Peter Hepworth, son of Oriel Gray and John Hepworth, began writing for the screen in 1968 with Bellbird. According to his agnecy, he had well over 250 hours of produced drama and comedy to his credit by the end of his career.
Hepworth was the creator or co-creator of a number of television programs, including series two of The Henderson Kids, the two ABC series House Rules and Inside Running, and, according to his agency, programs called Small Tales of Nowhere and Eye Wonder (which are currently untraced).
As a story editor, he worked on Ocean Girl, the spoof soap opera Shark Bay, Good Guys, Bad Guys, Chuck Finn, Li'l Horrors, and Stingers.
Hepworth began acting in his early teens, and during the 1960s and early 1970s worked on a number of Crawford Productions series, including Homicide, Division Four, and Ryan, as well as appearing in the ABC's 1965 production of Macbeth. His last known role was as Andrew in the 1974 science-fiction television series Alpha Scorpio.
Diana Mann, 'Young Actor in New Role'. The Age, 10 May 1966, p.11.
An edgy and off-beat crime series that relies heavily on humour, contemporary music, and a touch of the bizarre, centring on the character of Elvis Maginnis. An ex-cop from the wrong side of the tracks, Maginnis now runs his own dry-cleaning business but still finds himself drawn into the shady side of life.
A character-based television drama series about the lives of police officers in the fictitious Australian country town of Mt Thomas, this series began with the arrival of Constable Maggie Doyle (Lisa McCune) to the Mt Thomas station in the episode 'A Woman's Place'. Doyle and avuncular station boss Senior Sergeant Tom Croydon (John Wood) were the core characters of the series until the departure of Lisa McCune.
Immensely popular for a decade, Blue Heelers was cancelled in 2006 after thirteen seasons. The announcement was front-page news in Australia's major newspapers including The Sydney Morning Herald, Sydney's Daily Telegraph, The Herald Sun and The Age in Melbourne, and Brisbane's Courier Mail.
On June 8, 2006 Ross Warneke wrote in The Age:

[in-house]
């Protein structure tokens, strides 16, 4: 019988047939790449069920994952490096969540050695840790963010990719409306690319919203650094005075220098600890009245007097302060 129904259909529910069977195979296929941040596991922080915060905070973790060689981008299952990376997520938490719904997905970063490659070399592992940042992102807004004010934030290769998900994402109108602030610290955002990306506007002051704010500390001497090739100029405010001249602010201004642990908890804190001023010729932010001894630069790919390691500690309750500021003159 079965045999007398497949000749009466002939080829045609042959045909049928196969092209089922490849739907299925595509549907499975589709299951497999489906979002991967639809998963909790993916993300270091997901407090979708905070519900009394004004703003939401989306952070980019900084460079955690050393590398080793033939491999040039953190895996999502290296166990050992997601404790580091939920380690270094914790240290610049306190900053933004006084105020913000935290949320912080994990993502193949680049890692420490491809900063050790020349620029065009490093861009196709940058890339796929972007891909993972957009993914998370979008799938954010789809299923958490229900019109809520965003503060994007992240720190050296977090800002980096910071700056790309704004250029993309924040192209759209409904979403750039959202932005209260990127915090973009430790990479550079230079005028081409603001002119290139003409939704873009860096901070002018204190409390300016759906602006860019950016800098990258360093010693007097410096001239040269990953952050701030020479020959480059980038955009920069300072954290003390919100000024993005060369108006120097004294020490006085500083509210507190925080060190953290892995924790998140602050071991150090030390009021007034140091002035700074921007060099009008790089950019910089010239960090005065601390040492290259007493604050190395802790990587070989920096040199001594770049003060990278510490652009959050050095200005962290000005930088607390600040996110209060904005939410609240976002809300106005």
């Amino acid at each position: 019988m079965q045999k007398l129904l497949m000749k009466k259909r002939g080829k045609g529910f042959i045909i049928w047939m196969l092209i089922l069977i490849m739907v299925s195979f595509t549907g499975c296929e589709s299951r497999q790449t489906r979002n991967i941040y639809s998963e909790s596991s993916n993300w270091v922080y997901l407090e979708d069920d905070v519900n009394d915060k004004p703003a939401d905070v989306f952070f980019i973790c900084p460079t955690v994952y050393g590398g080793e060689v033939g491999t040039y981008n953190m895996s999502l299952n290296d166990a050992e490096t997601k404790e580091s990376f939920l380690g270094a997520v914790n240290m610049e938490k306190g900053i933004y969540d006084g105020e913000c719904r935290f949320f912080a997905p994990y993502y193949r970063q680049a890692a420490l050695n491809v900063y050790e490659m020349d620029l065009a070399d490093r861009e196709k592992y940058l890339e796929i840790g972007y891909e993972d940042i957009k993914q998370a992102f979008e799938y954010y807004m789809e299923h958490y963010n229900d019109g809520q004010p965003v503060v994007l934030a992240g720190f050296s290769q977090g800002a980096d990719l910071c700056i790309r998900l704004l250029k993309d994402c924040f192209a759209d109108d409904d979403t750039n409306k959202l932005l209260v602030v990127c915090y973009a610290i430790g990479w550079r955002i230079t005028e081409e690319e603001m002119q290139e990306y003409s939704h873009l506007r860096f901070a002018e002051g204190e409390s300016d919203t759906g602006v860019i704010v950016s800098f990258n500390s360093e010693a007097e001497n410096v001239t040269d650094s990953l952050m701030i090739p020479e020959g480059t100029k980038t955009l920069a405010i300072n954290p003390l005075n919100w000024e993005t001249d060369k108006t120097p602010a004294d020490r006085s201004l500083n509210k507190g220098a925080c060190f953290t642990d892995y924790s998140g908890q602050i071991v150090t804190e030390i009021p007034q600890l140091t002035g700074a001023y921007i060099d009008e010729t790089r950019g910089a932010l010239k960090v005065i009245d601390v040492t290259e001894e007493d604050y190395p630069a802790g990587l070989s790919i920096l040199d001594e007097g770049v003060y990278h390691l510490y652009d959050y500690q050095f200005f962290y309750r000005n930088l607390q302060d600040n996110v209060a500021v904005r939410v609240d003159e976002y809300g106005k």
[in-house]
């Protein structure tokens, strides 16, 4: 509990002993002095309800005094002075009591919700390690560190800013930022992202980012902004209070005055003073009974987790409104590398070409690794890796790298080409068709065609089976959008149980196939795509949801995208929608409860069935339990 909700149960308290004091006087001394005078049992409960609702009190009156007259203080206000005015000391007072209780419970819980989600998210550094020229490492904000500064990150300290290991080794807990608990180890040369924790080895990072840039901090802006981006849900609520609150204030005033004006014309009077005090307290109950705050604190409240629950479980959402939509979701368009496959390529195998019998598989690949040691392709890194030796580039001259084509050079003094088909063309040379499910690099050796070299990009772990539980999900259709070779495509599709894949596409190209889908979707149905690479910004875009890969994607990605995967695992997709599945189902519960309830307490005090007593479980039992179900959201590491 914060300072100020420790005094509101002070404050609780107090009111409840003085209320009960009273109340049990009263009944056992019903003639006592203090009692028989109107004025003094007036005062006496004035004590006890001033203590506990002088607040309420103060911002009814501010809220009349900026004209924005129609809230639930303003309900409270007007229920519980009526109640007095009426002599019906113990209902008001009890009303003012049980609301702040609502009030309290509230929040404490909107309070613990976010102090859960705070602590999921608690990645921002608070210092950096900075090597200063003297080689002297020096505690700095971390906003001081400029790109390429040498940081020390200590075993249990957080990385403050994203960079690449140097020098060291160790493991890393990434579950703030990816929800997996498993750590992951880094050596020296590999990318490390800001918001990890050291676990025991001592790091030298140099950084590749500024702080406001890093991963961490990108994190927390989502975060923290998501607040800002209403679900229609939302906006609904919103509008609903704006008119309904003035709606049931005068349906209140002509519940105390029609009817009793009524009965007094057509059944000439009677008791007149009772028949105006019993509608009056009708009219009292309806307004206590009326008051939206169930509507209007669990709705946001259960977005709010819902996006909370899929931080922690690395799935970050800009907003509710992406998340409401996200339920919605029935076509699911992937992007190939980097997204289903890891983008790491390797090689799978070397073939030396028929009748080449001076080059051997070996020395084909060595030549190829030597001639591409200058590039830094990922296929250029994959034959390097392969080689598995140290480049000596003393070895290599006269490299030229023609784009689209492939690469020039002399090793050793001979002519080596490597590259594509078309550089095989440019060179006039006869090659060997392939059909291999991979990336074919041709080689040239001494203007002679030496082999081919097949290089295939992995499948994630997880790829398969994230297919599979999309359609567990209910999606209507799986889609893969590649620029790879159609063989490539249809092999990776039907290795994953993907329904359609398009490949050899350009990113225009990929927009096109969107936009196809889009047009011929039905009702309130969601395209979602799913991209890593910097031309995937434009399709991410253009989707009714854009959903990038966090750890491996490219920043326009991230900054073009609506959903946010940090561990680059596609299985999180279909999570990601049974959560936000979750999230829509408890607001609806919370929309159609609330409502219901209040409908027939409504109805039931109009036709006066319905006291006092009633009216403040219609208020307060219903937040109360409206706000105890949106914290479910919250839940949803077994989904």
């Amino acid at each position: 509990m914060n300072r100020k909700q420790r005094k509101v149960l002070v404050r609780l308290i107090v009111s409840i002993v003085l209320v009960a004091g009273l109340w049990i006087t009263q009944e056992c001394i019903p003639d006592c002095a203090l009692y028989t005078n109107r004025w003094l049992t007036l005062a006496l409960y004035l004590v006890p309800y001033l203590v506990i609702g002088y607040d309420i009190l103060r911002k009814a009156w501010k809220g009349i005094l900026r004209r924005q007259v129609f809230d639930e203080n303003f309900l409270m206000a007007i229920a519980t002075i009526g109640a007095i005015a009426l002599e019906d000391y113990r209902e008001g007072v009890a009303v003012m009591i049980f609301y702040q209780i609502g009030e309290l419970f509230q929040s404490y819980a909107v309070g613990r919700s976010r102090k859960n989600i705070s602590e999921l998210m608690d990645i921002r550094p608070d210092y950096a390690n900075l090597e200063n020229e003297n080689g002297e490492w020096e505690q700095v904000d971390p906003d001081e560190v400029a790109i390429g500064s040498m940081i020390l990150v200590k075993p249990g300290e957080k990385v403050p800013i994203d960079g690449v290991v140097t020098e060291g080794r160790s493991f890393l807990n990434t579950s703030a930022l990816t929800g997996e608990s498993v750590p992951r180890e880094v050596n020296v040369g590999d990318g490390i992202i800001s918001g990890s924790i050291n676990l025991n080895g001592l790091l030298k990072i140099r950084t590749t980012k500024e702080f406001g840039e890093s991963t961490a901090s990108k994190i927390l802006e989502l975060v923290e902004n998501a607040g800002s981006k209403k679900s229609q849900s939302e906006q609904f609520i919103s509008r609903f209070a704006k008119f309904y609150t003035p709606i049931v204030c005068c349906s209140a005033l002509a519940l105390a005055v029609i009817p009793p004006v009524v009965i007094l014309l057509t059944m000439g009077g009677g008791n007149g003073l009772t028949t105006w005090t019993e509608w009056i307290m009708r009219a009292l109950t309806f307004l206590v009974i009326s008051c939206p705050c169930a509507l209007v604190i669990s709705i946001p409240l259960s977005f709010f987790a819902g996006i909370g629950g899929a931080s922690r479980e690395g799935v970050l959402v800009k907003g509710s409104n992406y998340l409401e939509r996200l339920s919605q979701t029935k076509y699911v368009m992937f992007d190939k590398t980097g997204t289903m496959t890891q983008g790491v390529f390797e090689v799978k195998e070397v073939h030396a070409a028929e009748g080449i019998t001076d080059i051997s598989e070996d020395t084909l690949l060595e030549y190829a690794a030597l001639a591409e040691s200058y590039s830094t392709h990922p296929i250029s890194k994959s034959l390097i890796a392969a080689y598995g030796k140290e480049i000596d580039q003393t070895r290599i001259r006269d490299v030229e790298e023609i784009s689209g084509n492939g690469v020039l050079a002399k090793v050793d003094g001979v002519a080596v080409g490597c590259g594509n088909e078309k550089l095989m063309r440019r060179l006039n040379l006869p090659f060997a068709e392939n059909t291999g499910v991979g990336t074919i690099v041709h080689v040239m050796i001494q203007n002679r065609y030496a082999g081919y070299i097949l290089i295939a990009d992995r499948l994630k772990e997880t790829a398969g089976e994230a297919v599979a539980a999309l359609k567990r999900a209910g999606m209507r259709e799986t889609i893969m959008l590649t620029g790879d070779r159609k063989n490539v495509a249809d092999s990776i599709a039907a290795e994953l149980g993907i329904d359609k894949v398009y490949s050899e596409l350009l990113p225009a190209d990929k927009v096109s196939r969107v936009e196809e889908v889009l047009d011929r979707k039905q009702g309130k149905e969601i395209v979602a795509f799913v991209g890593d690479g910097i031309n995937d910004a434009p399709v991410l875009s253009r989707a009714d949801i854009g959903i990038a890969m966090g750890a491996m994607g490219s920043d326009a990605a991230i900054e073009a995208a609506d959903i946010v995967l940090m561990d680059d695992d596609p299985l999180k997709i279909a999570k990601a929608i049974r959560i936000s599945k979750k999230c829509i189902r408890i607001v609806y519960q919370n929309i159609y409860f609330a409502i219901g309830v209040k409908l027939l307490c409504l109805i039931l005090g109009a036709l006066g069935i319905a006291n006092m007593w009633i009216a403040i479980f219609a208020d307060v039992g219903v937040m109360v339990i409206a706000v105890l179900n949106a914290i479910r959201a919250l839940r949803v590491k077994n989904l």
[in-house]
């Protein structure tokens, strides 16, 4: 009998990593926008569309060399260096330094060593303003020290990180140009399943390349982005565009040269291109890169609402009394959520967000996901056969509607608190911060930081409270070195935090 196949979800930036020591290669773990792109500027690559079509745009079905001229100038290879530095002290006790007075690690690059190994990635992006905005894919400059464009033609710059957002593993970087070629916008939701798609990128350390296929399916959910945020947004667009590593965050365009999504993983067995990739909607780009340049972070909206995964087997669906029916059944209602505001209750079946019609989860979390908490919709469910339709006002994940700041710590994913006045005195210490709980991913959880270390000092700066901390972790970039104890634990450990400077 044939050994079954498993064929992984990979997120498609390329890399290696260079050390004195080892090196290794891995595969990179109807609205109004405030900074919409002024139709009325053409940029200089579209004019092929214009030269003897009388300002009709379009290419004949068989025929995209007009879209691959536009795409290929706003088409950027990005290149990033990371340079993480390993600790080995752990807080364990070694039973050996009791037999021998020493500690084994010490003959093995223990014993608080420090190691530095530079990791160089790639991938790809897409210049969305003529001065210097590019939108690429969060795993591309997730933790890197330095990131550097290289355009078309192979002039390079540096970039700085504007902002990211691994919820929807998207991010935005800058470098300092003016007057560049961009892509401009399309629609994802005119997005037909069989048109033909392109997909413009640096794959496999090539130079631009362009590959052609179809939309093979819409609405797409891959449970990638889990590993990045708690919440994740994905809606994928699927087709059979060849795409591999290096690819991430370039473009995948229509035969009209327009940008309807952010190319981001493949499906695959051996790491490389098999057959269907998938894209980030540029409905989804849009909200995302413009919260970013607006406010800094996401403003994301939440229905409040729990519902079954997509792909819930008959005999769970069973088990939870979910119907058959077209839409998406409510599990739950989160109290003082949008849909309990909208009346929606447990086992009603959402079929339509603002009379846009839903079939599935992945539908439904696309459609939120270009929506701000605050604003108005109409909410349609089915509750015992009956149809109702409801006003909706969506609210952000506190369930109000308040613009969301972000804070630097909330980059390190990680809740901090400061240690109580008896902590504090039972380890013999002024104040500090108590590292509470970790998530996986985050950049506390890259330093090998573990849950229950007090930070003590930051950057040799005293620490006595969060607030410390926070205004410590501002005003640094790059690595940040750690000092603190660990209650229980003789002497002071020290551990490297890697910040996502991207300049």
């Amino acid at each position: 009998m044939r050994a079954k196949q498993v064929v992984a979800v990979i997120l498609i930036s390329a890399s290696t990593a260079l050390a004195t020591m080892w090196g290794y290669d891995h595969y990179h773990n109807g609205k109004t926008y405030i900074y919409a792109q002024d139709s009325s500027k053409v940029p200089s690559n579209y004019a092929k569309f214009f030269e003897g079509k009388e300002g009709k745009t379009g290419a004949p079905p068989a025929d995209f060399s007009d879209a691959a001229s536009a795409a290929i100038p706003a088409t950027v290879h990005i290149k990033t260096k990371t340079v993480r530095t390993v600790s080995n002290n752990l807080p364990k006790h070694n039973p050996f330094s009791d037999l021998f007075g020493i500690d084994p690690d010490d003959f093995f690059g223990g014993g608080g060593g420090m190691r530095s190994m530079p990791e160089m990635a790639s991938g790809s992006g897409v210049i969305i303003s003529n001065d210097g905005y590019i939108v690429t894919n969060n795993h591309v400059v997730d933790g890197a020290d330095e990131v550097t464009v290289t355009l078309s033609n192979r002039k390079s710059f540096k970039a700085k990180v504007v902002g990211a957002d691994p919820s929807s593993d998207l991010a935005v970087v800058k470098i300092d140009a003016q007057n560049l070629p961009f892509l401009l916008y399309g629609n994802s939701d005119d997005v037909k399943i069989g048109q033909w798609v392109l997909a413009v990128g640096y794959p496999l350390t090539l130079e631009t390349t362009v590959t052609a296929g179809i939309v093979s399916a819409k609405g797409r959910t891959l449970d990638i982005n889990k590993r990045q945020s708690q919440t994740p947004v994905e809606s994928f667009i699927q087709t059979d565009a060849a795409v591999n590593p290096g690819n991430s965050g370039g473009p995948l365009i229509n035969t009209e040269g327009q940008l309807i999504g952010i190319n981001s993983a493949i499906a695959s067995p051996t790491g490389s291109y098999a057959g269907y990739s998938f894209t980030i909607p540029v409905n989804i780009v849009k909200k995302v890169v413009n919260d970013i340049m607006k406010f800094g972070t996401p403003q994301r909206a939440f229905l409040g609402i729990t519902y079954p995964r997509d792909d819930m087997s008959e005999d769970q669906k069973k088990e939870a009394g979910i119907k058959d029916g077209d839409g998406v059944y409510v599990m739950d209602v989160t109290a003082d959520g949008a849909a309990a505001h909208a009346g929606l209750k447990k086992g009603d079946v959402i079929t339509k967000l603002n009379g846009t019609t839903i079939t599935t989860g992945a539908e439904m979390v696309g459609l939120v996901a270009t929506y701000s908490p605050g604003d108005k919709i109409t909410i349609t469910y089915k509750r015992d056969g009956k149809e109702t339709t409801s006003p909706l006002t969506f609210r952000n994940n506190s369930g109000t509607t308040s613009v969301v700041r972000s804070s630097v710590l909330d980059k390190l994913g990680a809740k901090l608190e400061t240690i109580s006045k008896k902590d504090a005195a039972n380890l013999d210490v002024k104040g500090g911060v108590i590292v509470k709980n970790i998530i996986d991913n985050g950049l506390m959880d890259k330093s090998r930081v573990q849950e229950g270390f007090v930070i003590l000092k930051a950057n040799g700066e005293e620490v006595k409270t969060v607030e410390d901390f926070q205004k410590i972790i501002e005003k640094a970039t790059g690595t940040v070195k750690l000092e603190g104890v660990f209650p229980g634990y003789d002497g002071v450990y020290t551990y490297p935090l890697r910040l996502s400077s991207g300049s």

'It's over and, to be perfectly blunt, there's no use lamenting the demise of Blue Heelers any more. When the final movie-length episode aired on Channel Seven on Sunday night, 1.5 million Australians tuned in, a figure that was big enough to give the show a win in its timeslot but nowhere near big enough to pay the sort of tribute that this writer believes Heelers deserved after more than 500 episodes.It is unlikely there will be anything like it again. At almost $500,000 an hour, shows such as Blue Heelers are quickly becoming the dinosaurs of Australian TV.'
Set in the fictional Riverside Police Station, Cop Shop combined self-contained stories focusing on specific police investigations with the type of open-ended serial storylines familiar from soap operas. This allowed Crawford Productions to make use of the expertise gained from their highly successful police procedurals (all recently cancelled) and serials such as The Sullivans (then still airing).
Although the format may sound predictable and routine, in fact it was pioneering. In putting women police on the screen, Crawford's were moving Australian crime drama away from being an all-male domain. In addition, by choosing a suburban police station populated both by uniformed police and plainclothes detectives, Cop Shop introduced an upstairs and a downstairs world. The latter, in particular, began to exert its own attractions with handsome young men and women in the roles of the new constables.